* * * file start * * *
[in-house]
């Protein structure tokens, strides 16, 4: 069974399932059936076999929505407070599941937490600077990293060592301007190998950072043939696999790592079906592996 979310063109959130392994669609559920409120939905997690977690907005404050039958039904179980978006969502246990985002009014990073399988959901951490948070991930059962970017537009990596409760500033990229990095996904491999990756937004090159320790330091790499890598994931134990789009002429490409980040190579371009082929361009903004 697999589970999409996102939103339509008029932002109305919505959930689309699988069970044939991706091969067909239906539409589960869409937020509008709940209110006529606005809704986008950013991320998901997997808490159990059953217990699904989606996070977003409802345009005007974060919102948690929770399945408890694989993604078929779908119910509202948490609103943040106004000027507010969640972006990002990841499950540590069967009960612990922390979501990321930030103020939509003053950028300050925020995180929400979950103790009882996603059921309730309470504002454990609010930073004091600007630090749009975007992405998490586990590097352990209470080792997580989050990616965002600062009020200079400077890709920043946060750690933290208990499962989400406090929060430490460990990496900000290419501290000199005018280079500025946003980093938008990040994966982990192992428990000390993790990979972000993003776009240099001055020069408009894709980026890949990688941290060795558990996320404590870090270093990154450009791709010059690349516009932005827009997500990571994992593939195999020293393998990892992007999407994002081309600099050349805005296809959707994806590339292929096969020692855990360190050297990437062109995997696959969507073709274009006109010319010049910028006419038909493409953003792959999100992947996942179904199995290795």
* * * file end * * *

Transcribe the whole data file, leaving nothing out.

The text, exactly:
[in-house]
């Protein structure tokens, strides 16, 4: 069974399932059936076999929505407070599941937490600077990293060592301007190998950072043939696999790592079906592996 979310063109959130392994669609559920409120939905997690977690907005404050039958039904179980978006969502246990985002009014990073399988959901951490948070991930059962970017537009990596409760500033990229990095996904491999990756937004090159320790330091790499890598994931134990789009002429490409980040190579371009082929361009903004 697999589970999409996102939103339509008029932002109305919505959930689309699988069970044939991706091969067909239906539409589960869409937020509008709940209110006529606005809704986008950013991320998901997997808490159990059953217990699904989606996070977003409802345009005007974060919102948690929770399945408890694989993604078929779908119910509202948490609103943040106004000027507010969640972006990002990841499950540590069967009960612990922390979501990321930030103020939509003053950028300050925020995180929400979950103790009882996603059921309730309470504002454990609010930073004091600007630090749009975007992405998490586990590097352990209470080792997580989050990616965002600062009020200079400077890709920043946060750690933290208990499962989400406090929060430490460990990496900000290419501290000199005018280079500025946003980093938008990040994966982990192992428990000390993790990979972000993003776009240099001055020069408009894709980026890949990688941290060795558990996320404590870090270093990154450009791709010059690349516009932005827009997500990571994992593939195999020293393998990892992007999407994002081309600099050349805005296809959707994806590339292929096969020692855990360190050297990437062109995997696959969507073709274009006109010319010049910028006419038909493409953003792959999100992947996942179904199995290795």